‘Sea aliens’ may generate neurological breakthroughs
They’re called the aliens of the sea. And they could help point to new ways to investigate brain diseases such as Alzheimer’s or Parkinson’s.
The beautiful but little-known translucent animals called comb jellies can rapidly regenerate lost body parts. Some can even regrow a very rudimentary brain. In an in-depth look at the genes of 10 comb jelly species, researchers report that these mysterious creatures have evolved a unique nervous system in a completely different way than the rest of the animal kingdom.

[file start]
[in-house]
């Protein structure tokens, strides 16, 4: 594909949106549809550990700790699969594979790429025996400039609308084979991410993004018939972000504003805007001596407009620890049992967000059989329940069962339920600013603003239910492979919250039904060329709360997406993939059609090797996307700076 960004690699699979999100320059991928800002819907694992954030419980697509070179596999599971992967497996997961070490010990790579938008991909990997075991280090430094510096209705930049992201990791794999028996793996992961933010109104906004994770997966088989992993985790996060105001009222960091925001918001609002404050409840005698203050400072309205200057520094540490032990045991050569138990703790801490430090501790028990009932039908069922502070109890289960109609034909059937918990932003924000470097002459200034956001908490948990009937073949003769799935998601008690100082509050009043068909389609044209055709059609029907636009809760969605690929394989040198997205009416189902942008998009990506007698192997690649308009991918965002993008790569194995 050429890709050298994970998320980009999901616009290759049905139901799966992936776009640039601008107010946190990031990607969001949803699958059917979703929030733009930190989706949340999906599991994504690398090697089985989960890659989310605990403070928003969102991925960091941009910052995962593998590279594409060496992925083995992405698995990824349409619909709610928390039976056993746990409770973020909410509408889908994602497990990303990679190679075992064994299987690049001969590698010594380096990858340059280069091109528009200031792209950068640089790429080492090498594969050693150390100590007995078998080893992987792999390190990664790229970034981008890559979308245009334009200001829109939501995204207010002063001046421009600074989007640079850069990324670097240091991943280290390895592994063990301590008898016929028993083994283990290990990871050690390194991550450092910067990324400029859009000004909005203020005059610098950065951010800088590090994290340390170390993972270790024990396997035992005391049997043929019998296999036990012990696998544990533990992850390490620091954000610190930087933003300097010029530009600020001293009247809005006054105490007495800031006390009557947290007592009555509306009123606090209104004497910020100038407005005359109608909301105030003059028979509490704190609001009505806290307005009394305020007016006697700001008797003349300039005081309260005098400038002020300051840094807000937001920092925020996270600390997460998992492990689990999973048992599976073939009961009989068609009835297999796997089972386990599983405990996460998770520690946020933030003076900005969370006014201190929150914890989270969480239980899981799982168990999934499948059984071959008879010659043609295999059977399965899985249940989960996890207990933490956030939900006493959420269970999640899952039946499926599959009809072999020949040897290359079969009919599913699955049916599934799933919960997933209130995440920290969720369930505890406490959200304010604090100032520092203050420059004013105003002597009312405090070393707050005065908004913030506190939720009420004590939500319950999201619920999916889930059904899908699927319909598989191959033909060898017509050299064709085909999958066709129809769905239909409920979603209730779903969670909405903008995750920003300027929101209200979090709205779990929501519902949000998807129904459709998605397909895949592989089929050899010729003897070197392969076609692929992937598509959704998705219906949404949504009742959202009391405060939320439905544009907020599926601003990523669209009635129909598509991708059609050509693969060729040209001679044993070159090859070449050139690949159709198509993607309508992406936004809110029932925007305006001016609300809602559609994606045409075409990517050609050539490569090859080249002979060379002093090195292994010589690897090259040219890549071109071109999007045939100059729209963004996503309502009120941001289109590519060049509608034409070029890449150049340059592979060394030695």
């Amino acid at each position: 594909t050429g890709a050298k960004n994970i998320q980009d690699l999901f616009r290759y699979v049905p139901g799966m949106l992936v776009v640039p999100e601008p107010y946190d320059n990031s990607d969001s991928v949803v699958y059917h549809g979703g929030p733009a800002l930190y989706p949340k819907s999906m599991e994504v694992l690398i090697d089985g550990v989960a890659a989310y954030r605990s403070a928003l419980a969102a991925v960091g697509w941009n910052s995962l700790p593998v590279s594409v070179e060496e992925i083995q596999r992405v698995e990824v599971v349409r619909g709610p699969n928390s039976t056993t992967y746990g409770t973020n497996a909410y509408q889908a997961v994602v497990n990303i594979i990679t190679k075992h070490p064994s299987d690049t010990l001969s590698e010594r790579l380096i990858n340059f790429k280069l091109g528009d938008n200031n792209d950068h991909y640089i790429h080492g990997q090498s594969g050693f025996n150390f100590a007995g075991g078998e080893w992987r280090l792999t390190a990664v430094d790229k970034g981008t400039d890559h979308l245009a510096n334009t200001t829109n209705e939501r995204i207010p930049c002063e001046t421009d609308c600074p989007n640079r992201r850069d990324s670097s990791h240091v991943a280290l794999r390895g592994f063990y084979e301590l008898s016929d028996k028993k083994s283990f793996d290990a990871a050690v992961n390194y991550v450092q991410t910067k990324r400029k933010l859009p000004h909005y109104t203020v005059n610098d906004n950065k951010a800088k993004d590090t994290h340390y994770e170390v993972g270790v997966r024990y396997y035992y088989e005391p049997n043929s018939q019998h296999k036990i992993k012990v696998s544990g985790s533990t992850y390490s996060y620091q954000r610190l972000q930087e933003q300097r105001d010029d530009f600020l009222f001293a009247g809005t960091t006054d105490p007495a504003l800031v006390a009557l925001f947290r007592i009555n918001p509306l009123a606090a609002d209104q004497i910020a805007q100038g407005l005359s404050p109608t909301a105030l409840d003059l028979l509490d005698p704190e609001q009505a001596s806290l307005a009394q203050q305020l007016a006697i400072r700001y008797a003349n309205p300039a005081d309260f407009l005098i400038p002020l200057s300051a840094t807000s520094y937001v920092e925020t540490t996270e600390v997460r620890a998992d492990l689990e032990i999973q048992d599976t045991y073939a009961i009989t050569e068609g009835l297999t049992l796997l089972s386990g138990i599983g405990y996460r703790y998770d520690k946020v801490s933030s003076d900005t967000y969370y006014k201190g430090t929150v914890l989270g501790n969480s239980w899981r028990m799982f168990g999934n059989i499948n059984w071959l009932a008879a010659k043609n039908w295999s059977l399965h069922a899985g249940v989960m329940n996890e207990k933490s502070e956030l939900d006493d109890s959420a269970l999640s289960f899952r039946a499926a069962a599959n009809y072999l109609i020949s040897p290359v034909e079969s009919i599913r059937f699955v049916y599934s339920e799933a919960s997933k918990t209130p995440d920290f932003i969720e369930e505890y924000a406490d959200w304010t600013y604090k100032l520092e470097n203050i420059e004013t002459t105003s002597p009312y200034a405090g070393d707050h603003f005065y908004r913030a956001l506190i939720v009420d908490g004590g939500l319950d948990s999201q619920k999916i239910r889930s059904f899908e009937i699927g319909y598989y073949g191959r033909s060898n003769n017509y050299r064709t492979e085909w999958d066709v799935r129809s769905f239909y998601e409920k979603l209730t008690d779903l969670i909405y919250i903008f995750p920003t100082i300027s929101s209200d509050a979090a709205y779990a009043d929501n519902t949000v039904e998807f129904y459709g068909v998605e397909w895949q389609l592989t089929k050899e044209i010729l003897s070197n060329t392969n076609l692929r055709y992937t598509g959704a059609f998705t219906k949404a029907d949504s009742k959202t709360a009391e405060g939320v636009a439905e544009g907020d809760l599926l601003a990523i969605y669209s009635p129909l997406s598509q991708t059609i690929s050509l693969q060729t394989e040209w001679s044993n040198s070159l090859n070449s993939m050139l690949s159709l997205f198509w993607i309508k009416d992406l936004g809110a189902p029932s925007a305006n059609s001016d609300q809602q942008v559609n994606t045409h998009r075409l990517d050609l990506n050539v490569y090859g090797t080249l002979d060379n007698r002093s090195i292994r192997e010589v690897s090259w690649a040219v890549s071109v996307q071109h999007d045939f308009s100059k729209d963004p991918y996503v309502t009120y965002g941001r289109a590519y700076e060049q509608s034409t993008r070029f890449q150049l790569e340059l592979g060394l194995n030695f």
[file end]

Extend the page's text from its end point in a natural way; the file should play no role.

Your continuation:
In other words, their nervous system has evolved more than once, according to findings published recently by the journal Nature that challenges long-standing theories about animal development.
“This paper proves, on a genomic basis, they’re truly aliens,” University of Florida neurobiologist Leonid Moroz told the Associated Press. Moroz’s team has spent seven years unraveling the genetics behind comb jellies’ neural programming.
But the findings aren’t just about evolutionary history. Comb jellies build a nervous system essentially using their own biological language, Moroz explained. That could open new trails to investigate brain diseases such as Alzheimer’s or Parkinson’s—maybe even, one day, the ability to engineer new neurons, Moroz said. They “open to us completely unexpected windows,” he said.
Comb jellies build a nervous system essentially using their own biological